Every year fires cause devastation in people’s homes, workplaces and in the countryside. Thousands of square miles of forests are destroyed, while people and animals lose their homes and their lives. It can be very difficult and incredibly expensive to put out fires and so we are constantly looking for cheaper and more efficient ways to do this.
Prevention is better than cure…
Of course, it is best to prevent fires from getting out of control in the first place but accidents happen and even the weather can play a part. Wildfires can be started by lightning strikes and hot dry weather makes it very easy for fires to spread quickly.
At the moment, most small fires are put out using equipment like fire extinguishers while bigger fires like wildfires require large amounts of water to extinguish them. But now a new invention that uses sound waves to put out fires has been built by two engineering students in the US. This method of putting out fires doesn’t use any chemicals like the ones found in fire extinguishers nor does it use water.
While the idea of using sound waves to extinguish flames is not new, no one has been successful up until now. Seth Robertson and Viet Tran – both studying at George Mason University in Virginia, US – decided to explore the idea and developed a series of prototype sonic extinguishers for a research project.
All about that bass
The science behind the new type of extinguisher is simple: for a fire to burn it must have air, fuel and heat. Without air (or oxygen), the fire cannot burn. Without fuel, there is nothing to catch fire, and if there is not enough heat then the fire will not start in the first place. The new extinguisher uses mechanical pressure waves that cause vibrations which manipulate both burning material and the oxygen that surrounds it. The inventors knew that if sound could be used to separate the two, the fire would be starved of oxygen and, as a result, would go out.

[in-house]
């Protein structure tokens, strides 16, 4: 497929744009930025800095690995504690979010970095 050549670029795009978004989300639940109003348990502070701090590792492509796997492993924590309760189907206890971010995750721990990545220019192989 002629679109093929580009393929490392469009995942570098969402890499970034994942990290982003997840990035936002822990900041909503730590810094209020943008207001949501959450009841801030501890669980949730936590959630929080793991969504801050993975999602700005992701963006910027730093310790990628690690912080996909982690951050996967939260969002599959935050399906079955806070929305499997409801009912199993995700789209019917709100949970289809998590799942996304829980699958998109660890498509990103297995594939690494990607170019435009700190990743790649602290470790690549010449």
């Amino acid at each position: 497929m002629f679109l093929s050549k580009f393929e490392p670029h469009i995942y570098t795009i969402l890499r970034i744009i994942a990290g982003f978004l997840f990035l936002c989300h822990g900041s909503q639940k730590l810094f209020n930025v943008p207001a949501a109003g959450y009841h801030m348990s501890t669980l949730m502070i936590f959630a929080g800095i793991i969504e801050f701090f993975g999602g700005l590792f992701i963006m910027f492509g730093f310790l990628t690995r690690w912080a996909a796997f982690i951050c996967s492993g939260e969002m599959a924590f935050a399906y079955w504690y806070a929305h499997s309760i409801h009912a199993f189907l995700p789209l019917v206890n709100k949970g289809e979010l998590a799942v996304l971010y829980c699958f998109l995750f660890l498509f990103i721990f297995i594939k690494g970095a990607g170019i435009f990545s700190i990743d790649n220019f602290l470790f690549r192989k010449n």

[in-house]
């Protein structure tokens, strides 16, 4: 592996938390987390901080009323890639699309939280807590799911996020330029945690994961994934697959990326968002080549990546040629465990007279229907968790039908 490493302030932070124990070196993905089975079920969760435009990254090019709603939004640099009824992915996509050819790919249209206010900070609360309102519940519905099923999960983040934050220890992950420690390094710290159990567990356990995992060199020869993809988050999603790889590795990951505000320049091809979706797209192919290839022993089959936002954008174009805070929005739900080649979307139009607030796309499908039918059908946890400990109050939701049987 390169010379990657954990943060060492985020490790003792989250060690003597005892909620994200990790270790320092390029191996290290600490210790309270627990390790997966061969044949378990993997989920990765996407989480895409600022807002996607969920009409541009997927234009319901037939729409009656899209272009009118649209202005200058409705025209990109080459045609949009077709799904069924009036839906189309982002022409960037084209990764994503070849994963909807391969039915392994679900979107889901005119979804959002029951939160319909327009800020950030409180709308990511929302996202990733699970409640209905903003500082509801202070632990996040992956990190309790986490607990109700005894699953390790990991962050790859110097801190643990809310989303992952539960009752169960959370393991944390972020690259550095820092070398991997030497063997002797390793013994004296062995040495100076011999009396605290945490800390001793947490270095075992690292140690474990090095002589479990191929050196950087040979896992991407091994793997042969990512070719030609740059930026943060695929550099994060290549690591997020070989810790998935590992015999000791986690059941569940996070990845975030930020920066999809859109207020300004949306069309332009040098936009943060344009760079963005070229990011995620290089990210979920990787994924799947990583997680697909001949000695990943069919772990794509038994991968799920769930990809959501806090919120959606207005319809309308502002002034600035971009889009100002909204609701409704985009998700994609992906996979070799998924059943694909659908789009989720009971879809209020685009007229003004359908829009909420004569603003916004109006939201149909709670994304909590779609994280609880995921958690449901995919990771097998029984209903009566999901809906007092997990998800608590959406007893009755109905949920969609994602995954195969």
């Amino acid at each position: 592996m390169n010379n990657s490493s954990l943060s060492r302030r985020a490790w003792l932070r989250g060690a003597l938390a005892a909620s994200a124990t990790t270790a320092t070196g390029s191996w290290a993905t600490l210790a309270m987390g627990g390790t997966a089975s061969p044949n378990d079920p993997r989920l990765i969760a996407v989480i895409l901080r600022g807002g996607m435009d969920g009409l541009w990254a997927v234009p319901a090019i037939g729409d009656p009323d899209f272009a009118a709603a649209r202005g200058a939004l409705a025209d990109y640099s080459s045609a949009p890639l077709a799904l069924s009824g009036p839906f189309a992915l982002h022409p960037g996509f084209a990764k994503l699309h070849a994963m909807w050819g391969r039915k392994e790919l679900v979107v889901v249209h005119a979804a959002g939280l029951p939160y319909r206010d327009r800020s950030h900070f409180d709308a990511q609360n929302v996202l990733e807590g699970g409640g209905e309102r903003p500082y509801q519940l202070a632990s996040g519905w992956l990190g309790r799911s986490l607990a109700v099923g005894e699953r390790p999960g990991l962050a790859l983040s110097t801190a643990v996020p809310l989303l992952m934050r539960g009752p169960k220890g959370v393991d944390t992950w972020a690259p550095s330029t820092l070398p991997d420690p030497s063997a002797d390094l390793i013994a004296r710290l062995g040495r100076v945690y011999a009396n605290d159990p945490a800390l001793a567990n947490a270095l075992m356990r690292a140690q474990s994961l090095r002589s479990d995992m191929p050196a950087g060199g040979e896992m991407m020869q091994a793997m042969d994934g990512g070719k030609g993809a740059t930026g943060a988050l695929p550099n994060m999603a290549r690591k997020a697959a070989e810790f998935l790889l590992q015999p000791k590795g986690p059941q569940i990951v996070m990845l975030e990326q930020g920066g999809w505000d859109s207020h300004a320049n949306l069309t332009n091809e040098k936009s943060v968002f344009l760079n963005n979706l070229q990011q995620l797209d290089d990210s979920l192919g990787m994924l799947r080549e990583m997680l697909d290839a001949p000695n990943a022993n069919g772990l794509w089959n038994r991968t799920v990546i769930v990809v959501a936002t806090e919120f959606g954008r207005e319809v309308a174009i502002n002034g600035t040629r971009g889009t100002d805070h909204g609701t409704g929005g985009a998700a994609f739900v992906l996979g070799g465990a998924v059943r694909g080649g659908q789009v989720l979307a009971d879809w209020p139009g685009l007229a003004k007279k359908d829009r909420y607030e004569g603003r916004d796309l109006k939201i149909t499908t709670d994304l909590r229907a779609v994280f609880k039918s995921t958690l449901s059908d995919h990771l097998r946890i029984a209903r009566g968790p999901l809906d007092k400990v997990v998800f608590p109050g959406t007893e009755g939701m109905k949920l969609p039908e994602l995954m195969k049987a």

Tran and Robertson explored the impact of different frequencies of sound on small fires. While ultra-high frequencies had little effect, the duo found that lower, bass frequencies (between 30 and 60 hertz) produced the desired extinguishing effect. Consisting of an amplifier and cardboard collimator to focus the sound, the final extinguisher prototype is a hand-held, 9 kg, the mains-powered device that can quickly put out small fires.
Robertson and Tran didn’t just come up with the extinguisher overnight. The current prototype has been the result of many trials and experiments.
Originally, Robertson and Tran thought their device would work well on small fires in the home but they are now investigating the possibility of other uses.
Develop your understanding of sound waves by watching the following videos.